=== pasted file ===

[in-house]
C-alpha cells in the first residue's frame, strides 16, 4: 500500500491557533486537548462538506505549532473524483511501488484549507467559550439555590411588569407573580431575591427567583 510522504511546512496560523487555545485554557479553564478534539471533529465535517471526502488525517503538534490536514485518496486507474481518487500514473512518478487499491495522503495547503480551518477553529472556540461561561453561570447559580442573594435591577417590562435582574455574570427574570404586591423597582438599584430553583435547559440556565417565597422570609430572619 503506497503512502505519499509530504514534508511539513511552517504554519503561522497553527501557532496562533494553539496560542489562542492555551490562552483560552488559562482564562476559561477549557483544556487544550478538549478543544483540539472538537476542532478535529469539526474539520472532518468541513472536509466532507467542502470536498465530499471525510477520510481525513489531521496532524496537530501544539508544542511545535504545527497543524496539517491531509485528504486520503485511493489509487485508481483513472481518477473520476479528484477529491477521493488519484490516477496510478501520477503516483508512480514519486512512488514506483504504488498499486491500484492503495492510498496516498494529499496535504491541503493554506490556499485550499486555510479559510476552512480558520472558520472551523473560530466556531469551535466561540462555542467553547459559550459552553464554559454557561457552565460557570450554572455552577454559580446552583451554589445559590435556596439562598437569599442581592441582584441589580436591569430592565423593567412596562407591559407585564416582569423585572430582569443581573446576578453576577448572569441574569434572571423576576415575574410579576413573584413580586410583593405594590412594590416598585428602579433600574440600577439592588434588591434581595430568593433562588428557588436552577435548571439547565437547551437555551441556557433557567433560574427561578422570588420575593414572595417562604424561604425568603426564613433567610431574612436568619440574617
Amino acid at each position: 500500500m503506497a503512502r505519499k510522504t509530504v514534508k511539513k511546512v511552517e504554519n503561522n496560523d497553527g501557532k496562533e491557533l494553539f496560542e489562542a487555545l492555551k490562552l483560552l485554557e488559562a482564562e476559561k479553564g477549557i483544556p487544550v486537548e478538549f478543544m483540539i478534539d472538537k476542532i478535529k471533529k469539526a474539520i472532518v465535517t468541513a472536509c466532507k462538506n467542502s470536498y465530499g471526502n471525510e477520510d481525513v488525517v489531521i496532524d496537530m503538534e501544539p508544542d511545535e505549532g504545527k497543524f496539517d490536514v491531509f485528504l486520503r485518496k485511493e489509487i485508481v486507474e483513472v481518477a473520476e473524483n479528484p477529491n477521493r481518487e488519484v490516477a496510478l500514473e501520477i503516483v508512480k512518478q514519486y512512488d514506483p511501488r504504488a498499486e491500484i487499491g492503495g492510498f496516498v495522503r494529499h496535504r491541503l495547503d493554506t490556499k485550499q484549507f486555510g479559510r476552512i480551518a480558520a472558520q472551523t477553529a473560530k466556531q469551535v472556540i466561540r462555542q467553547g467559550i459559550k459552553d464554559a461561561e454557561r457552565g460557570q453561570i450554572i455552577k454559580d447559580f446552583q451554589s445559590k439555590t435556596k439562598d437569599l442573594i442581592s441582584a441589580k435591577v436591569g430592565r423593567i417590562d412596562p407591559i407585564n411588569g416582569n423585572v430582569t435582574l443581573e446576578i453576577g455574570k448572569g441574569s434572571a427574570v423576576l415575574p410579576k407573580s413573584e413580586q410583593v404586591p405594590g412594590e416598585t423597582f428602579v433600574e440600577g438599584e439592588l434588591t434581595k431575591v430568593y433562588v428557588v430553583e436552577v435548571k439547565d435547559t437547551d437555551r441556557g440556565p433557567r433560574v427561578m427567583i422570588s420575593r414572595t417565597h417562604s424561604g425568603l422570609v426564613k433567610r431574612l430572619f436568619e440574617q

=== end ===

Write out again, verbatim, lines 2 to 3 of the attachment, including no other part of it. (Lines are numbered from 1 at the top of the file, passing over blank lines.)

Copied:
C-alpha cells in the first residue's frame, strides 16, 4: 500500500491557533486537548462538506505549532473524483511501488484549507467559550439555590411588569407573580431575591427567583 510522504511546512496560523487555545485554557479553564478534539471533529465535517471526502488525517503538534490536514485518496486507474481518487500514473512518478487499491495522503495547503480551518477553529472556540461561561453561570447559580442573594435591577417590562435582574455574570427574570404586591423597582438599584430553583435547559440556565417565597422570609430572619 503506497503512502505519499509530504514534508511539513511552517504554519503561522497553527501557532496562533494553539496560542489562542492555551490562552483560552488559562482564562476559561477549557483544556487544550478538549478543544483540539472538537476542532478535529469539526474539520472532518468541513472536509466532507467542502470536498465530499471525510477520510481525513489531521496532524496537530501544539508544542511545535504545527497543524496539517491531509485528504486520503485511493489509487485508481483513472481518477473520476479528484477529491477521493488519484490516477496510478501520477503516483508512480514519486512512488514506483504504488498499486491500484492503495492510498496516498494529499496535504491541503493554506490556499485550499486555510479559510476552512480558520472558520472551523473560530466556531469551535466561540462555542467553547459559550459552553464554559454557561457552565460557570450554572455552577454559580446552583451554589445559590435556596439562598437569599442581592441582584441589580436591569430592565423593567412596562407591559407585564416582569423585572430582569443581573446576578453576577448572569441574569434572571423576576415575574410579576413573584413580586410583593405594590412594590416598585428602579433600574440600577439592588434588591434581595430568593433562588428557588436552577435548571439547565437547551437555551441556557433557567433560574427561578422570588420575593414572595417562604424561604425568603426564613433567610431574612436568619440574617
Amino acid at each position: 500500500m503506497a503512502r505519499k510522504t509530504v514534508k511539513k511546512v511552517e504554519n503561522n496560523d497553527g501557532k496562533e491557533l494553539f496560542e489562542a487555545l492555551k490562552l483560552l485554557e488559562a482564562e476559561k479553564g477549557i483544556p487544550v486537548e478538549f478543544m483540539i478534539d472538537k476542532i478535529k471533529k469539526a474539520i472532518v465535517t468541513a472536509c466532507k462538506n467542502s470536498y465530499g471526502n471525510e477520510d481525513v488525517v489531521i496532524d496537530m503538534e501544539p508544542d511545535e505549532g504545527k497543524f496539517d490536514v491531509f485528504l486520503r485518496k485511493e489509487i485508481v486507474e483513472v481518477a473520476e473524483n479528484p477529491n477521493r481518487e488519484v490516477a496510478l500514473e501520477i503516483v508512480k512518478q514519486y512512488d514506483p511501488r504504488a498499486e491500484i487499491g492503495g492510498f496516498v495522503r494529499h496535504r491541503l495547503d493554506t490556499k485550499q484549507f486555510g479559510r476552512i480551518a480558520a472558520q472551523t477553529a473560530k466556531q469551535v472556540i466561540r462555542q467553547g467559550i459559550k459552553d464554559a461561561e454557561r457552565g460557570q453561570i450554572i455552577k454559580d447559580f446552583q451554589s445559590k439555590t435556596k439562598d437569599l442573594i442581592s441582584a441589580k435591577v436591569g430592565r423593567i417590562d412596562p407591559i407585564n411588569g416582569n423585572v430582569t435582574l443581573e446576578i453576577g455574570k448572569g441574569s434572571a427574570v423576576l415575574p410579576k407573580s413573584e413580586q410583593v404586591p405594590g412594590e416598585t423597582f428602579v433600574e440600577g438599584e439592588l434588591t434581595k431575591v430568593y433562588v428557588v430553583e436552577v435548571k439547565d435547559t437547551d437555551r441556557g440556565p433557567r433560574v427561578m427567583i422570588s420575593r414572595t417565597h417562604s424561604g425568603l422570609v426564613k433567610r431574612l430572619f436568619e440574617q